Dynamic volume provisioning allows storage volumes to be created on-demand.
Without dynamic provisioning, cluster administrators have to manually make
calls to their cloud or storage provider to create new storage volumes, and
to represent them in Kubernetes. The dynamic provisioning feature eliminates
the need for cluster administrators to pre-provision storage. Instead, it
automatically provisions storage when it is requested by users.
The implementation of dynamic volume provisioning is based on the API object
from the API group
storage.k8s.io. A cluster administrator can define as many
StorageClass objects as needed, each specifying a volume plugin (aka
provisioner) that provisions a volume and the set of parameters to pass to
that provisioner when provisioning.
A cluster administrator can define and expose multiple flavors of storage (from
the same or different storage systems) within a cluster, each with a custom set
of parameters. This design also ensures that end users don’t have to worry
about the complexity and nuances of how storage is provisioned, but still
have the ability to select from multiple storage options.
More information on storage classes can be found here.
To enable dynamic provisioning, a cluster administrator needs to pre-create one or more StorageClass objects for users. StorageClass objects define which provisioner should be used and what parameters should be passed to that provisioner when dynamic provisioning is invoked. The name of a StorageClass object must be a valid DNS subdomain name.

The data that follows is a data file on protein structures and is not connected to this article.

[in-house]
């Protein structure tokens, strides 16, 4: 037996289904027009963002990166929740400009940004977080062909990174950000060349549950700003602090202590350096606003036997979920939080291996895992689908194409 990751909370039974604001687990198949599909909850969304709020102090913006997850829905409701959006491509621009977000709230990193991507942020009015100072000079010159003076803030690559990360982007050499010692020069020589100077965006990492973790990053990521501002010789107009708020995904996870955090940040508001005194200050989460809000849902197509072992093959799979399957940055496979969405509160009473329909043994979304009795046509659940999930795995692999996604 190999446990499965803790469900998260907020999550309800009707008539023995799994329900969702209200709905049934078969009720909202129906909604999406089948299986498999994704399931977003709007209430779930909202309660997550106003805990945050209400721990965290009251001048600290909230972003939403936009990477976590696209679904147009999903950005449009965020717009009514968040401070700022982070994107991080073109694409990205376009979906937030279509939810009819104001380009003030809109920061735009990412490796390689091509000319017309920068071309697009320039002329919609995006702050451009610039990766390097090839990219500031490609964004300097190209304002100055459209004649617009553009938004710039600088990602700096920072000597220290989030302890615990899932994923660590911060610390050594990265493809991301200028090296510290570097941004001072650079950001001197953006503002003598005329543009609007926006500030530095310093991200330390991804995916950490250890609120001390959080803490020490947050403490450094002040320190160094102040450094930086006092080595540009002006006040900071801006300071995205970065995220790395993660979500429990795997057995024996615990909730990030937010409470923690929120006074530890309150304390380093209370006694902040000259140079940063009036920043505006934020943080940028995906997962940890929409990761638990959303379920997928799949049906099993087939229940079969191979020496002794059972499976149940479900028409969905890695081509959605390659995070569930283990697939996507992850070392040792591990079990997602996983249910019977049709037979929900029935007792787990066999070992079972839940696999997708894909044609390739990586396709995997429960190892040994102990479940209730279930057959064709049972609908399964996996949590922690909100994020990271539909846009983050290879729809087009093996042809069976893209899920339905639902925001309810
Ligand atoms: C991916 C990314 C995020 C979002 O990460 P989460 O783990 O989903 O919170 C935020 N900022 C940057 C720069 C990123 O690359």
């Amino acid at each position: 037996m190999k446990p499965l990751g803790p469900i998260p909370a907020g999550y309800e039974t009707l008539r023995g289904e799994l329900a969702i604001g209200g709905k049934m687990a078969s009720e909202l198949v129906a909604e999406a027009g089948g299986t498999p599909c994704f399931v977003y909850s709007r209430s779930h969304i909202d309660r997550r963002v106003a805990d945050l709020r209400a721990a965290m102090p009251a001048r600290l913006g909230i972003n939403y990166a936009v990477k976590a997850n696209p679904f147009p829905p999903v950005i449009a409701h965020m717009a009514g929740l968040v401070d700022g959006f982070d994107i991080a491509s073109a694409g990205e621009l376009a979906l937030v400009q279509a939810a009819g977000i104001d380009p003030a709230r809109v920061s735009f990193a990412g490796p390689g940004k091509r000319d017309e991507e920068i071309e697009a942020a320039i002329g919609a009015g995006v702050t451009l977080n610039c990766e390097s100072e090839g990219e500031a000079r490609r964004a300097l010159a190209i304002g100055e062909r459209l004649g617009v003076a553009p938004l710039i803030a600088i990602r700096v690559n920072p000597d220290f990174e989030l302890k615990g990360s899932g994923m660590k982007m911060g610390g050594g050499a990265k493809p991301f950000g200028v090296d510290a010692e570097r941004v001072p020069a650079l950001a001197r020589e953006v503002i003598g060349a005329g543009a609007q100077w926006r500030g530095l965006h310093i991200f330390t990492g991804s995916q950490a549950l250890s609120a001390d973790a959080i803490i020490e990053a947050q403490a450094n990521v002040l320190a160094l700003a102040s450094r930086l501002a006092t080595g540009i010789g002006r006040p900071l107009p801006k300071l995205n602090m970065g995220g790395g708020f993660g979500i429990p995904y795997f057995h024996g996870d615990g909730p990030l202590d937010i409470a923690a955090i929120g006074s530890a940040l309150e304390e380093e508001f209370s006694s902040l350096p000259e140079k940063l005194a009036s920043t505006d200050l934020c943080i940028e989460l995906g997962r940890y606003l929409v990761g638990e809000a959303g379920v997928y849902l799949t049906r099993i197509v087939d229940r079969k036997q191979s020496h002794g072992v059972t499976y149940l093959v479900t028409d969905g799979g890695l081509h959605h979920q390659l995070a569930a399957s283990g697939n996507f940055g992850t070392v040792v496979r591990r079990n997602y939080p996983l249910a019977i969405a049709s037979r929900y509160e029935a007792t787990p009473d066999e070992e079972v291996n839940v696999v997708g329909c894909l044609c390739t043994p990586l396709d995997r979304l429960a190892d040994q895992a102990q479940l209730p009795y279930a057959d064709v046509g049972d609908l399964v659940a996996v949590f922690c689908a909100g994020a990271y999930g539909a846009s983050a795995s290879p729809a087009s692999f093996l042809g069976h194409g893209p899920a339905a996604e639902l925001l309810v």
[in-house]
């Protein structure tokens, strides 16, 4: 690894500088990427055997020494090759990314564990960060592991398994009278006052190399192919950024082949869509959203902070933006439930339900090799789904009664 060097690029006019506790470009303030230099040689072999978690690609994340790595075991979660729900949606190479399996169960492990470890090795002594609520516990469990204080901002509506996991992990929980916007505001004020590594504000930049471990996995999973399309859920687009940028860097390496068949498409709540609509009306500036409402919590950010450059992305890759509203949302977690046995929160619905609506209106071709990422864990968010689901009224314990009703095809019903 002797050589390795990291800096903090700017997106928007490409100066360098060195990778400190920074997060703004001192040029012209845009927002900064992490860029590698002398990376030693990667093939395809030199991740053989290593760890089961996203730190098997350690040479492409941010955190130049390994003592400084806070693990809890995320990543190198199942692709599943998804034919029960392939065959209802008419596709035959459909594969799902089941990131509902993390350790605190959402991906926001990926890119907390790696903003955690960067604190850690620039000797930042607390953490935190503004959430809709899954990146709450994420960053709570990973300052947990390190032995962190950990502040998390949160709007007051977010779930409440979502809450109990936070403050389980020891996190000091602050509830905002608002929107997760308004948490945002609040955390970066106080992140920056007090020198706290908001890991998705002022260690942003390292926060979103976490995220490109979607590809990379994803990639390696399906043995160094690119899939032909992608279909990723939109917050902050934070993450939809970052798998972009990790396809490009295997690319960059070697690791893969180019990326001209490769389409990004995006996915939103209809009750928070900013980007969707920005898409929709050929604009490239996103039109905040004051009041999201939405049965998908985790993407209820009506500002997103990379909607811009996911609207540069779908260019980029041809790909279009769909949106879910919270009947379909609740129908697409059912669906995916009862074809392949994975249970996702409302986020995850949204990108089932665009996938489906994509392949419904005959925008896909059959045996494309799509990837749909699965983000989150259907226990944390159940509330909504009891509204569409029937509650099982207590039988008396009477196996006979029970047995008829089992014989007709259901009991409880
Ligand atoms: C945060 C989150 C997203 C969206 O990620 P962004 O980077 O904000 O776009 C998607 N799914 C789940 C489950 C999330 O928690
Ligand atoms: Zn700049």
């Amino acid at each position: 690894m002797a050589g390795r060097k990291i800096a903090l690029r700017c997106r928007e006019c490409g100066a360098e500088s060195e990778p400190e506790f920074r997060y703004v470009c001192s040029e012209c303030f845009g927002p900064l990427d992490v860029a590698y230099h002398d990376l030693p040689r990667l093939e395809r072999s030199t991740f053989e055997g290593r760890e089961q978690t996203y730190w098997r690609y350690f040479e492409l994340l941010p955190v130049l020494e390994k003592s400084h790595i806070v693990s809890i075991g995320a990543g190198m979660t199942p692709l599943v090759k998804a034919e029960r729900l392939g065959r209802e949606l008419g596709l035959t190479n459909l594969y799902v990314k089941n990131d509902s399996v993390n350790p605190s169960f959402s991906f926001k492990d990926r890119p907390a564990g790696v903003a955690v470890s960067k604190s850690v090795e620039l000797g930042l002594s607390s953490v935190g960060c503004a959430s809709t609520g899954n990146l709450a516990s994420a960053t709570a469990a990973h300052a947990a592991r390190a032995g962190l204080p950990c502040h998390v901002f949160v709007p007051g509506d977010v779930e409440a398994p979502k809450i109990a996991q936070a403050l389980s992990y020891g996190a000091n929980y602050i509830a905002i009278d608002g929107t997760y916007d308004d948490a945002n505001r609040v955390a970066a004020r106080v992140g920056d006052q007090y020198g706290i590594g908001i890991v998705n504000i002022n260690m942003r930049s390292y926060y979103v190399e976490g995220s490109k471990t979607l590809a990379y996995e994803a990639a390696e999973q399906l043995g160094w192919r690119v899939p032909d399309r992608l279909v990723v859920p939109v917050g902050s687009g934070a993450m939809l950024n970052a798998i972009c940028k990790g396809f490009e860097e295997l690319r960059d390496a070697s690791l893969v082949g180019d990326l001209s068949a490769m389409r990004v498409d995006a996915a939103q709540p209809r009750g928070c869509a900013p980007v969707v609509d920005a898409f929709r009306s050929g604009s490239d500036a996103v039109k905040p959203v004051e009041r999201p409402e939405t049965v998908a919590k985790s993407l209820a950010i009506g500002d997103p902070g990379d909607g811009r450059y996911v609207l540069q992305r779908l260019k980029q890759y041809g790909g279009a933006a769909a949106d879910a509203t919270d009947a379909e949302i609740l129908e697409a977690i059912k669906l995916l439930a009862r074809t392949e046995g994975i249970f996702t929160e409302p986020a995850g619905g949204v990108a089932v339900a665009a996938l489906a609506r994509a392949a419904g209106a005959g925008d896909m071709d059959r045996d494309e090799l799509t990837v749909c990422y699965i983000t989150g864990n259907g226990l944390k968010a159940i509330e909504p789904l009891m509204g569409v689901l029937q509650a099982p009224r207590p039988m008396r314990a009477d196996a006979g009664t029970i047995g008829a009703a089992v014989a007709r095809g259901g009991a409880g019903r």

The following manifest creates a storage class “slow” which provisions standard disk-like persistent disks.
apiVersion: storage.k8s.io/v1 kind: StorageClass metadata: name: slow provisioner: kubernetes.io/gce-pd parameters: type: pd-standard
The following manifest creates a storage class “fast” which provisions SSD-like persistent disks.
apiVersion: storage.k8s.io/v1 kind: StorageClass metadata: name: fast provisioner: kubernetes.io/gce-pd parameters: type: pd-ssd
Users request dynamically provisioned storage by including a storage class in
PersistentVolumeClaim. Before Kubernetes v1.6, this was done via the
volume.beta.kubernetes.io/storage-class annotation. However, this annotation
is deprecated since v1.6. Users now can and should instead use the
storageClassName field of the
PersistentVolumeClaim object. The value of
this field must match the name of a
StorageClass configured by the
administrator (see below).
To select the “fast” storage class, for example, a user would create the
apiVersion: v1 kind: PersistentVolumeClaim metadata: name: claim1 spec: accessModes: - ReadWriteOnce storageClassName: fast resources: requests: storage: 30Gi
This claim results in an SSD-like Persistent Disk being automatically provisioned. When the claim is deleted, the volume is destroyed.
Dynamic provisioning can be enabled on a cluster such that all claims are dynamically provisioned if no storage class is specified. A cluster administrator can enable this behavior by:
StorageClassobject as default;
DefaultStorageClassadmission controller is enabled on the API server.
An administrator can mark a specific
StorageClass as default by adding the
storageclass.kubernetes.io/is-default-class annotation to it.
When a default
StorageClass exists in a cluster and a user creates a
storageClassName unspecified, the
DefaultStorageClass admission controller automatically adds the
storageClassName field pointing to the default storage class.
Note that there can be at most one default storage class on a cluster, or
storageClassName explicitly specified cannot
In Multi-Zone clusters, Pods can be spread across Zones in a Region. Single-Zone storage backends should be provisioned in the Zones where Pods are scheduled. This can be accomplished by setting the Volume Binding Mode.
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